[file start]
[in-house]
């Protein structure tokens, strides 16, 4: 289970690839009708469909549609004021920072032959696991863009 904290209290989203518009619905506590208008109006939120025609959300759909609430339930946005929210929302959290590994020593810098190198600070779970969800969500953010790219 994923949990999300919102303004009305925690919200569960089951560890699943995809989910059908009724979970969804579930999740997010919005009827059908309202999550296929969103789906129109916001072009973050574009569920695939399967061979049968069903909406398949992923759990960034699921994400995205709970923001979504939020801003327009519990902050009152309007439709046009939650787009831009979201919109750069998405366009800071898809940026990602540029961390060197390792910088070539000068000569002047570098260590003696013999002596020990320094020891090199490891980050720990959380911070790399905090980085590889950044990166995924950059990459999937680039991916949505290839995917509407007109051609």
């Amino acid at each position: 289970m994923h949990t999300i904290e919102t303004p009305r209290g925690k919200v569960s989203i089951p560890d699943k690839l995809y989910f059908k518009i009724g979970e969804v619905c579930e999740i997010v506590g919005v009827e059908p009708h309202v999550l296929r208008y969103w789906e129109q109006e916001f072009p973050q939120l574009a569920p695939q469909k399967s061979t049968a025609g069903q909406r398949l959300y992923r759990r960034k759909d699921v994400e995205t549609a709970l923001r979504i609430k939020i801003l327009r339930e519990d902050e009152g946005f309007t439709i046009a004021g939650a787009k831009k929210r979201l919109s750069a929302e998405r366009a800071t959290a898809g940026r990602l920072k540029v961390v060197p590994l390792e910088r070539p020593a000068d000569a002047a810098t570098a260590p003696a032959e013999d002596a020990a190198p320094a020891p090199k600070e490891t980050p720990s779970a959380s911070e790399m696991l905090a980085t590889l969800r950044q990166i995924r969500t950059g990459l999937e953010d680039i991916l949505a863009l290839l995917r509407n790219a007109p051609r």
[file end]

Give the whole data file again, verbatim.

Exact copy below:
[in-house]
């Protein structure tokens, strides 16, 4: 289970690839009708469909549609004021920072032959696991863009 904290209290989203518009619905506590208008109006939120025609959300759909609430339930946005929210929302959290590994020593810098190198600070779970969800969500953010790219 994923949990999300919102303004009305925690919200569960089951560890699943995809989910059908009724979970969804579930999740997010919005009827059908309202999550296929969103789906129109916001072009973050574009569920695939399967061979049968069903909406398949992923759990960034699921994400995205709970923001979504939020801003327009519990902050009152309007439709046009939650787009831009979201919109750069998405366009800071898809940026990602540029961390060197390792910088070539000068000569002047570098260590003696013999002596020990320094020891090199490891980050720990959380911070790399905090980085590889950044990166995924950059990459999937680039991916949505290839995917509407007109051609």
């Amino acid at each position: 289970m994923h949990t999300i904290e919102t303004p009305r209290g925690k919200v569960s989203i089951p560890d699943k690839l995809y989910f059908k518009i009724g979970e969804v619905c579930e999740i997010v506590g919005v009827e059908p009708h309202v999550l296929r208008y969103w789906e129109q109006e916001f072009p973050q939120l574009a569920p695939q469909k399967s061979t049968a025609g069903q909406r398949l959300y992923r759990r960034k759909d699921v994400e995205t549609a709970l923001r979504i609430k939020i801003l327009r339930e519990d902050e009152g946005f309007t439709i046009a004021g939650a787009k831009k929210r979201l919109s750069a929302e998405r366009a800071t959290a898809g940026r990602l920072k540029v961390v060197p590994l390792e910088r070539p020593a000068d000569a002047a810098t570098a260590p003696a032959e013999d002596a020990a190198p320094a020891p090199k600070e490891t980050p720990s779970a959380s911070e790399m696991l905090a980085t590889l969800r950044q990166i995924r969500t950059g990459l999937e953010d680039i991916l949505a863009l290839l995917r509407n790219a007109p051609r």